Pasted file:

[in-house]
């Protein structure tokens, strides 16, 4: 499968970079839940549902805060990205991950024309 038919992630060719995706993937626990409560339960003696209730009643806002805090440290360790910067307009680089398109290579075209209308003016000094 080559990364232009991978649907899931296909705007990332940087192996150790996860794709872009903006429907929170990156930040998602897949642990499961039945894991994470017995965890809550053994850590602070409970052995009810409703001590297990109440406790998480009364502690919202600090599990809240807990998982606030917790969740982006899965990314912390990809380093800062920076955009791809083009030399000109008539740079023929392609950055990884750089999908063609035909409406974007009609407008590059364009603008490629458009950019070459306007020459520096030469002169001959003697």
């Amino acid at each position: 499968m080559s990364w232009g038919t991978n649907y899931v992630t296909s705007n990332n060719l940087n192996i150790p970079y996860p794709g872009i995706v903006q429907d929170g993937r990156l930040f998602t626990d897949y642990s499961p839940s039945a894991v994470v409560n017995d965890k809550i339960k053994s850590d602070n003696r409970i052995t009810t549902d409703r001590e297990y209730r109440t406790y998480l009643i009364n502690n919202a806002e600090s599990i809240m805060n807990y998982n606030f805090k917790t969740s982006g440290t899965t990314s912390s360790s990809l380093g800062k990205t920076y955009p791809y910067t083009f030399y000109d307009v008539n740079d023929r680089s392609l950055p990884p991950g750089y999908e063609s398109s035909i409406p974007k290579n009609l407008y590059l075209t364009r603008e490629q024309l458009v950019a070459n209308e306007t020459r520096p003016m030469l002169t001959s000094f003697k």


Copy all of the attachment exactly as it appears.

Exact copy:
[in-house]
């Protein structure tokens, strides 16, 4: 499968970079839940549902805060990205991950024309 038919992630060719995706993937626990409560339960003696209730009643806002805090440290360790910067307009680089398109290579075209209308003016000094 080559990364232009991978649907899931296909705007990332940087192996150790996860794709872009903006429907929170990156930040998602897949642990499961039945894991994470017995965890809550053994850590602070409970052995009810409703001590297990109440406790998480009364502690919202600090599990809240807990998982606030917790969740982006899965990314912390990809380093800062920076955009791809083009030399000109008539740079023929392609950055990884750089999908063609035909409406974007009609407008590059364009603008490629458009950019070459306007020459520096030469002169001959003697």
């Amino acid at each position: 499968m080559s990364w232009g038919t991978n649907y899931v992630t296909s705007n990332n060719l940087n192996i150790p970079y996860p794709g872009i995706v903006q429907d929170g993937r990156l930040f998602t626990d897949y642990s499961p839940s039945a894991v994470v409560n017995d965890k809550i339960k053994s850590d602070n003696r409970i052995t009810t549902d409703r001590e297990y209730r109440t406790y998480l009643i009364n502690n919202a806002e600090s599990i809240m805060n807990y998982n606030f805090k917790t969740s982006g440290t899965t990314s912390s360790s990809l380093g800062k990205t920076y955009p791809y910067t083009f030399y000109d307009v008539n740079d023929r680089s392609l950055p990884p991950g750089y999908e063609s398109s035909i409406p974007k290579n009609l407008y590059l075209t364009r603008e490629q024309l458009v950019a070459n209308e306007t020459r520096p003016m030469l002169t001959s000094f003697k």